Capitol Alert

AM Alert: Bill creates UC pipeline for low-income Californians

A group of UC Davis students, whose main goal is to see Chancellor Katehi fired, occupy the area outside her office, Tuesday, March 29, 2016, on the fifth floor of Mrak Hall.
A group of UC Davis students, whose main goal is to see Chancellor Katehi fired, occupy the area outside her office, Tuesday, March 29, 2016, on the fifth floor of Mrak Hall. lsterling@sacbee.com

So far, 2016 has been a year of controversy for the University of California.

UC Davis Chancellor Linda P.B. Katehi initially came under fire after she accepted a $70,000-a-year seat on the DeVry Education Group’s board. Further digging revealed that Katehi also accepted several hundred thousand dollars over the last few years sitting on the board of a college textbook publishing company. The controversy sparked student protests at the campus calling for her resignation, with at least two legislators equally worked up about her corporate ties.

Last week a blistering state audit admonished the university system for lowering academic standards for out-of-state students and admitting fewer Californians.

With so much attention on higher education, Senate President pro tem Kevin de León intends to unveil a bill today to offer more advanced college-readiness coursework in K-12 schools and help low-income students become more qualified applicants for the University of California. De León’s office has remained hush-hush about the details of Senate Bill 1050, introduced in February as a spot bill, and says it will give school districts and charter schools incentives to offer more “rigorous” work and funnel more disadvantaged students into the UC system.

De León intends to introduce the bill, alongside Senators Ed Hernandez, D-Azusa, and Richard Pan, D-Sacramento and numerous educational leaders, at San Gabriel High School at 10 a.m today.

VIDEO OF THE DAY: Gov. Jerry Brown sounds off gangs running California prisons.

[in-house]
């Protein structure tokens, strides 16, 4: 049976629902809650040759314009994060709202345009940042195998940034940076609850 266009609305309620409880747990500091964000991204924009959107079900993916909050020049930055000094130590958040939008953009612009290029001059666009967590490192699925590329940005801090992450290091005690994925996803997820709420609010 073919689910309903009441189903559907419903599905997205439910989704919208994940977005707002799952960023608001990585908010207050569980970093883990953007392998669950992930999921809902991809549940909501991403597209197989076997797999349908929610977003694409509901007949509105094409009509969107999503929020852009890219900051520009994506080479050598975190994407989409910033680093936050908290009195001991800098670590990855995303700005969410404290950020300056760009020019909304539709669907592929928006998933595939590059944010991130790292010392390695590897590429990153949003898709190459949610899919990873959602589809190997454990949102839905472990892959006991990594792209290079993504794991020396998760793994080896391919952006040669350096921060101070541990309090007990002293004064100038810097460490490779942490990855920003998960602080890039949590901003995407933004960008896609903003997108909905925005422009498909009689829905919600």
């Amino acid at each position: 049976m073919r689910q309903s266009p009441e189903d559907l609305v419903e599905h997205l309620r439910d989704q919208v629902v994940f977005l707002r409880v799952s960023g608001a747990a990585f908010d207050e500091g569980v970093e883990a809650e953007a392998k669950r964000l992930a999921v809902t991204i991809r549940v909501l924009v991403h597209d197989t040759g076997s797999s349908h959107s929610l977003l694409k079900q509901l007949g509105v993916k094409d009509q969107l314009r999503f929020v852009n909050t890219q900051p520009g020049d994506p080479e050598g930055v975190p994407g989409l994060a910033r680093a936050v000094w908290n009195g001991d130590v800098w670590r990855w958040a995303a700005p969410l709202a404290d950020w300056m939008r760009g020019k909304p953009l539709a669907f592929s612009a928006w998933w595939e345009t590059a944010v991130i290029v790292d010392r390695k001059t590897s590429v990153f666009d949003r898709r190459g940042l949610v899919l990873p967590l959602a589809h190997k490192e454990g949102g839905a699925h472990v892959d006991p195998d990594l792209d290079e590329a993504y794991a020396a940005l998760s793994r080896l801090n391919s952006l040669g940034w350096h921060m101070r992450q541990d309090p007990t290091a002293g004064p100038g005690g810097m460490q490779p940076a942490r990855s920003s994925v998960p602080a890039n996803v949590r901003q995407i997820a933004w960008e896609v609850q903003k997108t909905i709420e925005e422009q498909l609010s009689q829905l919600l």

CALLED OFF: After months of failed negotiations, California State University and its faculty union seem to have finally reached a tenative contract agreement Thursday.

The agreement was announced the day after the two sides, which mostly grappled over compensation, said they were engaging in intense talks to avoid a five-day strike scheduled to begin on April 13. Last week a fact-finding report conducted by a third party largely agreed with the union’s demands, finding that the teaching staff deserved a 5 percent raise and then some. The union and the university are holding a conference call at 10 a.m. to explain the details of the agreement.

CLOSING IN: Bernie Sanders, buoyed by young people and independents, is closing the gap on Hillary Clinton in California, according to a new poll. Reporter David Siders explains the data behind the Vermont senator’s growing popularity.

POTUS IS LANDING: In California for a series of private fundraisers, President Barack Obama landed in Los Angeles Thursday and will travel to San Francisco today. The president is scheduled to spend the night in the Bay Area and head out again Saturday afternoon.

HAPPY BIRTHDAY: Assemblyman Jim Wood, D-Healdsburg, turns 56 and Sen. Loni Hancock, D-Berkeley, celebrates her 76th on Sunday.

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